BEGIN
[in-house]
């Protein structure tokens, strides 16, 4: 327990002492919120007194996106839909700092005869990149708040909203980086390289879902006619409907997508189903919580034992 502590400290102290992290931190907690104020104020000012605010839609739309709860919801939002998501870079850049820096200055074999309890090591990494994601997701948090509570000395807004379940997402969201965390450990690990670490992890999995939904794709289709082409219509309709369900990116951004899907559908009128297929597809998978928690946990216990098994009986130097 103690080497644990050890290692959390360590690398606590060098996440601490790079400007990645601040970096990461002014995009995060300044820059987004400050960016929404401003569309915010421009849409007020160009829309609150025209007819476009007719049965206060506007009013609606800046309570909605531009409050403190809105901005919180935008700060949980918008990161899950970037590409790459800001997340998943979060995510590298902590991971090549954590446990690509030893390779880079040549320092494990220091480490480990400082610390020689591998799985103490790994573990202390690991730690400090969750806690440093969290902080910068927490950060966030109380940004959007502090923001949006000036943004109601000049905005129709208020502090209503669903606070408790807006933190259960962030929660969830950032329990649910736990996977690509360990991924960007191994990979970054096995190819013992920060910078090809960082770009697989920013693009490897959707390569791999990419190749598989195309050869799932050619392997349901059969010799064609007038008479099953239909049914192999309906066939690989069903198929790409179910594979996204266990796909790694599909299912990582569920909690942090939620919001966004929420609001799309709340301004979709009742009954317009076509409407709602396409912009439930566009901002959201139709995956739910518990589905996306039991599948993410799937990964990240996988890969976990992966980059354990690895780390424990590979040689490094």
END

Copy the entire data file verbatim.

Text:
[in-house]
């Protein structure tokens, strides 16, 4: 327990002492919120007194996106839909700092005869990149708040909203980086390289879902006619409907997508189903919580034992 502590400290102290992290931190907690104020104020000012605010839609739309709860919801939002998501870079850049820096200055074999309890090591990494994601997701948090509570000395807004379940997402969201965390450990690990670490992890999995939904794709289709082409219509309709369900990116951004899907559908009128297929597809998978928690946990216990098994009986130097 103690080497644990050890290692959390360590690398606590060098996440601490790079400007990645601040970096990461002014995009995060300044820059987004400050960016929404401003569309915010421009849409007020160009829309609150025209007819476009007719049965206060506007009013609606800046309570909605531009409050403190809105901005919180935008700060949980918008990161899950970037590409790459800001997340998943979060995510590298902590991971090549954590446990690509030893390779880079040549320092494990220091480490480990400082610390020689591998799985103490790994573990202390690991730690400090969750806690440093969290902080910068927490950060966030109380940004959007502090923001949006000036943004109601000049905005129709208020502090209503669903606070408790807006933190259960962030929660969830950032329990649910736990996977690509360990991924960007191994990979970054096995190819013992920060910078090809960082770009697989920013693009490897959707390569791999990419190749598989195309050869799932050619392997349901059969010799064609007038008479099953239909049914192999309906066939690989069903198929790409179910594979996204266990796909790694599909299912990582569920909690942090939620919001966004929420609001799309709340301004979709009742009954317009076509409407709602396409912009439930566009901002959201139709995956739910518990589905996306039991599948993410799937990964990240996988890969976990992966980059354990690895780390424990590979040689490094």